The July 2020 amendments to the Electoral Code introduced a gender quota for candidate lists on which at least every fourth candidate should be from the less represented gender as a prerequisite for registration.[12]This has been a welcome change in line with Georgia's regional and international obligations on ensuring women participation in the political and public sphere.[13]The Convention against Elimination of all Forms of Discrimination against Women (CEDAW) encourages special measures to increase the number of female candidates and office-holders. By the same token, Georgia has an obligation to eliminate discrimination against women in political life and ensure that women are on  equal terms with men and should be eligible for election to all publicly elected bodies.[14] At least 29 parties have met the gender quota that will increase female participation by twenty percent  by 2020.[15]The common barrier to women’s equal participation is the political party itself where a male dominated party leadership only places women on every  fourth place on their party list. This means that if a party receives less than four mandates, it is unlikely to have any female representation.[16]Amid these changes, at least two female candidates were threatened with disclosing details from their private life, one made openly through social media by the standing Governor.[17]There have also been instances of derogatory online comments and covert surveillance against a female candidate.[18]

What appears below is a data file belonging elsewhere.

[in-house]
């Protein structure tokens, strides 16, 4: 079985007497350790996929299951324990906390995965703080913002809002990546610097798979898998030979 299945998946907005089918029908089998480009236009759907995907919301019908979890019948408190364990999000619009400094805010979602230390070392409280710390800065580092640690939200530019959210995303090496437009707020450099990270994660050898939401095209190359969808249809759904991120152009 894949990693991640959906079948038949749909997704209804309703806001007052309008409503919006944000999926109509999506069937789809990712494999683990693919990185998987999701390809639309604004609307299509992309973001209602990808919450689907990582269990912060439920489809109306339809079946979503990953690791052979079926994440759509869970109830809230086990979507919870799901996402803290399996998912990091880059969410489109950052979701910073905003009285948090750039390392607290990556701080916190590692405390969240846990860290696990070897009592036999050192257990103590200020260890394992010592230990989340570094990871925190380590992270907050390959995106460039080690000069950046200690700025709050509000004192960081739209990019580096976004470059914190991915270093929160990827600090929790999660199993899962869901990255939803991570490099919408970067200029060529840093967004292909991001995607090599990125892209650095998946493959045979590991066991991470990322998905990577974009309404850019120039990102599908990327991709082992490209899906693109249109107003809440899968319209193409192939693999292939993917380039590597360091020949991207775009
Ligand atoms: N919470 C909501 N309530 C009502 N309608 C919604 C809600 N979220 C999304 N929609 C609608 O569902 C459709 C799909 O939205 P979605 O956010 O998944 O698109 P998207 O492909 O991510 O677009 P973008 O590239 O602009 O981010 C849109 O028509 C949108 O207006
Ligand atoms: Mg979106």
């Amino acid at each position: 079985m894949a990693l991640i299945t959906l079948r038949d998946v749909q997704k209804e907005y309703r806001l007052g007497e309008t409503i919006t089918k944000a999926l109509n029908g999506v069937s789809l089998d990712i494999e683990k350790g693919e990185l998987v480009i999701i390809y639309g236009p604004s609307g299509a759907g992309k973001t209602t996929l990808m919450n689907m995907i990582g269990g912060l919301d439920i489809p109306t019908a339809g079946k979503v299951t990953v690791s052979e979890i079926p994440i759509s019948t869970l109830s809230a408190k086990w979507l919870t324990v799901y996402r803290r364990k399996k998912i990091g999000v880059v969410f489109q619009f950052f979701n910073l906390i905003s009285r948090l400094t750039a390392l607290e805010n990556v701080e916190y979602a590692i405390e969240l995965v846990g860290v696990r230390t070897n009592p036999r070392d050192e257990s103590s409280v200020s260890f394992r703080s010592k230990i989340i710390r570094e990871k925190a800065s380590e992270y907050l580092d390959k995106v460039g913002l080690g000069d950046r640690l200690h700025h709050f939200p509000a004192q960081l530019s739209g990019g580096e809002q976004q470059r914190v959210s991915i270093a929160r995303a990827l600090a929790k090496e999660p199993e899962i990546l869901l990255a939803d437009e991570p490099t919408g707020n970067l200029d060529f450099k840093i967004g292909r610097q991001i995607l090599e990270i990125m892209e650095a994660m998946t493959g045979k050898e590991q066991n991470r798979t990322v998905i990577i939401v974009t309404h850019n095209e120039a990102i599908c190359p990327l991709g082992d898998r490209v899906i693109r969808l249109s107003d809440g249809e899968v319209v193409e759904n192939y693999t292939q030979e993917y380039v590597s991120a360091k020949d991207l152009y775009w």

Conclusion

The OSCE Commitments entrust the State to prevent and respond to any recourse to violence or intimidation against election participants.[19]These provisions imply that Georgia has a duty to create a level playing field for election contestants and above all not to hinder them from addressing their messages to the electorate. This not only obliges Georgian authorities to prevent its agents from obstructing the political campaigns of parties and its candidates but requires them to act against unfair interference by private persons. Finally, in a bid to decrease the highly polarized environment, Georgian authorities need to apply a rights-based approach to the present human rights violations.

To Georgian authorities:

  • Ensure that female candidates are not disproportionately targeted based on their gender and promptly investigate instances of harassment and intimidation.
  • Launch an investigation on covert surveillance against party candidates including female candidates.
  • Prevent harassment against journalists and create an enabling environment for them to perform their duties.
  • Investigate all instances of physical violence and intimidation against political party candidates and activists in a timely and transparent manner and ensure prevention of similar incidents.

To the EU:

  • Step up the pressure for the Georgian authorities to ensure that the pre-election period provides an equal playing field for all participants and supporters including women candidates and create an unimpeded work environment for journalists.
  • Engage through various diplomatic missions to ensure prompt and efficient investigation of alleged incidence of harassment, threats and intimidation.

Author:

Mariam Uberi

 

The policy alert including source citations can be downloaded here